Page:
When you can’t control the weather

When you can’t control the weather

There are events so big we plan for them for months, sometimes years. We do whatever we can to make the day perfect. We agonize over every detail. We think about Murphy’s Law and try to mitigate the risks. Then about 10 days before the big day, we begin obsessively checking the weather forecast. We become engulfed in emotions over the one thing we have absolutely no control over.

This past weekend we were doing just that as Kurt’s son and daughter-in-law prepared for their three-time rescheduled wedding celebration in North Carolina and many of our friends were about to toe the starting line of the Chicago Marathon. No one got the weather they wanted.

The garden wedding ceremony was moved under a tent. Marathoners slowed their pace and adjusted time goals to account for the higher temperature and humidity. Disappointment abound of course, although isn’t it all a metaphor for life?

“Life isn’t about waiting for the storm to pass. It’s about learning to dance in the rain.”

Vivian green

Life itself is as unpredictable as the weather and nothing is certain. I was a much different person 28 years ago when I got married the first time. I have come to understand what makes it all so much better now is that in becoming a more mature adult, I’ve learned to dance in the rain. I’ve learned to let go of what’s out of my control and embrace the surprises that come with the ambiguity.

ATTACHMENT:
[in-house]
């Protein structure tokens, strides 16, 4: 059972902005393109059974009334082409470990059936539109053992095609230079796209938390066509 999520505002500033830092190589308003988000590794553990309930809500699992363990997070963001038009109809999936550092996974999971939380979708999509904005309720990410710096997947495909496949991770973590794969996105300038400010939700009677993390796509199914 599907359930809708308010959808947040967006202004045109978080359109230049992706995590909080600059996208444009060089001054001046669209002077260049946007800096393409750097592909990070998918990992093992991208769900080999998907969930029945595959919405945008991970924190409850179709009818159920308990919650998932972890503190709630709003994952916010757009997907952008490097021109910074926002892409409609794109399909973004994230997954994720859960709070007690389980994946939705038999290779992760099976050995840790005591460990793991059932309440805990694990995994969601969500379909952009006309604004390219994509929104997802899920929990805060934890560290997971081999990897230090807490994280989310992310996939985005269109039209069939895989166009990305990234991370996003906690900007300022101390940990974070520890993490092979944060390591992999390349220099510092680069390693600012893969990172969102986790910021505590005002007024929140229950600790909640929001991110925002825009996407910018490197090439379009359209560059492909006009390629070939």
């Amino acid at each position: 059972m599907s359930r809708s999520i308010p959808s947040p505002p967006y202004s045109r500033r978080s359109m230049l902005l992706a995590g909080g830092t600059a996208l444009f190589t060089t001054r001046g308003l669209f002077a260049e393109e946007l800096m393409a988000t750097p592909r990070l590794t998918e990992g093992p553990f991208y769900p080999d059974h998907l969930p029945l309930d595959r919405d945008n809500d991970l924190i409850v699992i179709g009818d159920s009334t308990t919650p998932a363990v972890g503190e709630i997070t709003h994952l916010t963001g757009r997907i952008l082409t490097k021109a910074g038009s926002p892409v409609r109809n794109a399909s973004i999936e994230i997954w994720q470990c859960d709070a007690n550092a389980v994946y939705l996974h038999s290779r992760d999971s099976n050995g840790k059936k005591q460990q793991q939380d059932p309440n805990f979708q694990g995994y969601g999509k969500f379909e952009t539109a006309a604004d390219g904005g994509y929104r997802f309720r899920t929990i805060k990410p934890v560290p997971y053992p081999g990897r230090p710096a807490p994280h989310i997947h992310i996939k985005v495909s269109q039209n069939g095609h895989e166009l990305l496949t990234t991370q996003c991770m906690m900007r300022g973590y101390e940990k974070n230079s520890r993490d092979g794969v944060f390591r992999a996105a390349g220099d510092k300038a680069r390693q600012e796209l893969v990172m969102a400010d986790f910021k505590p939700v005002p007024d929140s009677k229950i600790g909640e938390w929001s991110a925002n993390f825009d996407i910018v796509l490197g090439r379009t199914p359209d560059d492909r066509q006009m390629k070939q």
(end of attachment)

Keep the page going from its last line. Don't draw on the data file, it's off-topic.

August 24 in Chicago was a horrendously hot and humid day. Although the sun was shining and there wasn’t a cloud in the sky. I cut my morning run short because of the heat, but was optimistic about the rest of the day’s forecast. Heat I could handle. This was our wedding day.

We met on the Wabash Avenue Bridge and walked slowly toward our ceremony venue in Maggie Daley Park as our fabulous photographer captured each moment. Then a storm cloud appeared. Frantically checking weather apps, we hoped one would show it moving away from us. But that was not to be. Someone was sent back to the hotel to get the six matching umbrellas I had decided just an hour before to leave behind.

The ceremony was marred only by a little wind that threw a few hairs out of place. Some family photos, and we were on the way to our private dinner reception at a restaurant about a mile away. This is when the skies decided to open up. Without hesitating we agreed this was going to create some pretty spectacular photos and we were right. We got drenched. We laughed. We ate dinner wrapped in towels.

Whether we are training for a marathon or planning a wedding, some uncertainly has to be acceptable, because that’s all life has. In being able to manage disappointment in the things we have no control over, in playing whatever cards we’re dealt, we can find joy, contentment and happiness. A marriage is no less a marriage and marathon is still a 26.2 mile spectacular achievement. Plus crappy weather makes for a much better story.

Focusing today on who I’ve become

Focusing today on who I’ve become

World Suicide Prevention Day. My 7th since becoming a survivor of suicide loss. With every passing year I become more distant from that event, although I still feel compelled- maybe obligated is a better word -to say something.